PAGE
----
The Fed isn't done fighting inflation — but it'll ensure its next big decision won't bring 'unnecessary harm' to consumers

  • Federal Reserve Chair Jerome Powell delivered his economic outlook remarks at Jackson Hole on Friday.

  • He did not specify what the bank's next move will be and committed to reaching the 2% inflation target.

  • But he said the Fed will "proceed carefully" in determining whether to continue raising rates.

Federal Reserve Chair Jerome Powell delivered his highly-anticipated speech on the central bank's outlook in Jackson Hole, Wyoming — and he signaled relief could soon be coming for consumers.

On Friday, Powell took the podium for the Fed's annual economic policy symposium hosted by the Kansas City Fed. Following a series of interest rates hikes since March 2022 — most recently a 25 basis point hike in July following a June pause — all eyes were on Powell to see if those hikes will continue at the next Federal Open Market Committee meeting in September.

True to form, Powell did not give any certainty as to what the Fed's next move will be. He did note that with inflation continuing to inch closer to the central bank's 2% target, the FOMC will carefully consider whether it might be time to pause hikes again next month.

"Doing too little could allow above-target inflation to become entrenched and ultimately require monetary policy to wring more persistent inflation from the economy at a high cost to employment. Doing too much could also do unnecessary harm to the economy," Powell said during his remarks.

"As is often the case, we are navigating by the stars under cloudy skies," he continued. "In such circumstances, risk-management considerations are critical. At upcoming meetings, we will assess our progress based on the totality of the data and the evolving outlook and risks. Based on this assessment, we will proceed carefully as we decide whether to tighten further or, instead, to hold the policy rate constant and await further data."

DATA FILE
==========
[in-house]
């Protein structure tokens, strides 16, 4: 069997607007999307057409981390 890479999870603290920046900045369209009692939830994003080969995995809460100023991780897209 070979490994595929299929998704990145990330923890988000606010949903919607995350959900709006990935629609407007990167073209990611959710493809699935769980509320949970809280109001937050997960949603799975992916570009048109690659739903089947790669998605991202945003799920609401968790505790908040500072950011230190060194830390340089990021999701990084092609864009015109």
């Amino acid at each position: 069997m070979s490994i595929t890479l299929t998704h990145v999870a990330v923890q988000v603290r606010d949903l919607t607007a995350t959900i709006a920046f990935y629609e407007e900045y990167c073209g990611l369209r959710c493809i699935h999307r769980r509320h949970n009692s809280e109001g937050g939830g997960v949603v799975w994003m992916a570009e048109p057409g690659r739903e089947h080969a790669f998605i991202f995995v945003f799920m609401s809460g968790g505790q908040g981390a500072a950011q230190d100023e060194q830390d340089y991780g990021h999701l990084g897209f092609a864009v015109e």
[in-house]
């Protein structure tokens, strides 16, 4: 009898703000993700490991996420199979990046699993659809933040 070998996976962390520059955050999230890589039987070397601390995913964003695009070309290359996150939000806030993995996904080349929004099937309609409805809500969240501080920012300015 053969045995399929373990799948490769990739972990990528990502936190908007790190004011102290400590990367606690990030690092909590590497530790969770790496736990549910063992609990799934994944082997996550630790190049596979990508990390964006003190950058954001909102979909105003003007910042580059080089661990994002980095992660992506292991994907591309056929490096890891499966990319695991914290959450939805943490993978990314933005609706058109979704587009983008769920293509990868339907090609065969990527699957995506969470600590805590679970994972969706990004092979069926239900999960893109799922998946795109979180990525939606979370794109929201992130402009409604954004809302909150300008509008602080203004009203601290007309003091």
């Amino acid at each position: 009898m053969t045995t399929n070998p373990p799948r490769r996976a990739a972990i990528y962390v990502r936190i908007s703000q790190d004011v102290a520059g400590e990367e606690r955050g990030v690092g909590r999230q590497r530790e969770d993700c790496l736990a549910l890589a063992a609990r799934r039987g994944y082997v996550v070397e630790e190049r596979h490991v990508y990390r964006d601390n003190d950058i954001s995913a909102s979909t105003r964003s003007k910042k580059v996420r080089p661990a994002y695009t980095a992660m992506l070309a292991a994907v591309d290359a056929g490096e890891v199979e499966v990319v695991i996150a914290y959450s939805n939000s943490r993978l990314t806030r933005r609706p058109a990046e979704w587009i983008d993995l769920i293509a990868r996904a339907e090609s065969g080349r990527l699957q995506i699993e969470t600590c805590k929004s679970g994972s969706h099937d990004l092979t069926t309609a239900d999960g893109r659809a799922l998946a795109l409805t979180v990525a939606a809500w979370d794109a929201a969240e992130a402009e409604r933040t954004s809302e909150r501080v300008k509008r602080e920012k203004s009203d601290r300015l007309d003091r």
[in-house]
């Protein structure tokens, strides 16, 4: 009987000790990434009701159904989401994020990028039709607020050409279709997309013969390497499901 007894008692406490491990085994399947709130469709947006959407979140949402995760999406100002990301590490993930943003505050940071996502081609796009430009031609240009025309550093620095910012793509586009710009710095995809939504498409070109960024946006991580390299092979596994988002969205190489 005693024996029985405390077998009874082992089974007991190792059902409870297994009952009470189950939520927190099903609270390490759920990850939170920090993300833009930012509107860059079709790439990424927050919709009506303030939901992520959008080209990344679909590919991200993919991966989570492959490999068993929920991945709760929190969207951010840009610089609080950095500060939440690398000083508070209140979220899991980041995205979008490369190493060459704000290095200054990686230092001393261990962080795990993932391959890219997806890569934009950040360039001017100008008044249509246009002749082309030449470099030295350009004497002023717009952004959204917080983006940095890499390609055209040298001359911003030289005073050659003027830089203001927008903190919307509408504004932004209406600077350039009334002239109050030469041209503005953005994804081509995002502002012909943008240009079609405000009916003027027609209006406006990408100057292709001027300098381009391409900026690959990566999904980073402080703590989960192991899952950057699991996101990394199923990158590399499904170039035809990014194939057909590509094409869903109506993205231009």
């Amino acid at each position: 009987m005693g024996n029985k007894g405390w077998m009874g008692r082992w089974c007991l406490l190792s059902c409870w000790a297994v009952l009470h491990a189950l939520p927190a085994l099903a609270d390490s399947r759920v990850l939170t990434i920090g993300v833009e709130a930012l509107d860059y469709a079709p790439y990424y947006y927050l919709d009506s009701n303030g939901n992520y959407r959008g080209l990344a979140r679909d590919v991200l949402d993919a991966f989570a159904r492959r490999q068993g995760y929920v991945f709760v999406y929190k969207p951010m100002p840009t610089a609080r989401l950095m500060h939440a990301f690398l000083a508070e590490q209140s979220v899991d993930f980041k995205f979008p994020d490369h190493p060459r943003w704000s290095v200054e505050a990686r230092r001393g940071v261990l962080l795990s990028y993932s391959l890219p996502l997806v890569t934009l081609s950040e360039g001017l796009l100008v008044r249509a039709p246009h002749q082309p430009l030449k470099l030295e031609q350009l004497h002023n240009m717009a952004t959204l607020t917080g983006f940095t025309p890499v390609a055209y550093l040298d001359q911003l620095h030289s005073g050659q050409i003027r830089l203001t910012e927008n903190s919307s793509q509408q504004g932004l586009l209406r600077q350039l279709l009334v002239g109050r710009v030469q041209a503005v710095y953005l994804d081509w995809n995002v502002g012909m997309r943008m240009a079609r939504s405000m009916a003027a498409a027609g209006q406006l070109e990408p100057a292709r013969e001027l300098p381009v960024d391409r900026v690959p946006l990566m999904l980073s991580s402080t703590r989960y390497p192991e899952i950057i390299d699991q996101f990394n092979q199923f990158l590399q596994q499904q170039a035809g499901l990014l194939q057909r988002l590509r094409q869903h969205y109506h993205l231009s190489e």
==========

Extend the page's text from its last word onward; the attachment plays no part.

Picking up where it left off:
The data is key in determining the Fed's next move. The Consumer Price Index, a measure of inflation, rose 3.2% year over year in July, a slight increase from June's 3.0% reading. Additionally, core PCE inflation, which excludes food and energy, saw "lower monthly readings for core inflation in June and July" based on FOMC estimates and Bureau of Economic Analysis readings. While Powell said it's a good start, "two months of good data are only the beginning of what it will take to build confidence that inflation is moving down sustainably toward our goal," he said.

The unemployment rate has offered another promising sign for the Fed in its inflation fight. The US unemployment rate ticked down from 3.6% in June to 3.5% in July. Additionally, just 187,000 nonfarm payrolls were added that same month. Monthly job openings have declined as well, based on the data as of June, the most recent month available. The Fed needs to see the labor market cooling off because if there are too many jobs and too few people, wages will increase and put an upward pressure on prices.

While a pause on interest rate hikes could be in the cards in September, nothing is certain, and some Democratic lawmakers have frequently warned Powell against continuing to raise rates due to the potential consequences it could have on the economy and Americans. Massachusetts Sen. Elizabeth Warren, for example, previously told Insider that "the Fed resuming its aggressive rate hike campaign could be devastating for our economy, and disproportionately harm marginalized communities. Chair Powell must maintain the Fed's pause on rate hikes and avoid further rate increases that threaten our economy and risk throwing Americans out of work."

The one thing Powell confirmed is that reaching 2% inflation remains the Fed's target, and the central bank will keep working to reach that goal.

"Powell didn't commit to whether the Fed would raise rates or not, but two things jump out from his comments: they will not move the goal posts off the 2 percent inflation objective and interest rates aren't going down any time soon," Greg McBride, chief financial analyst at Bankrate, said in a statement.

Read the original article on Business Insider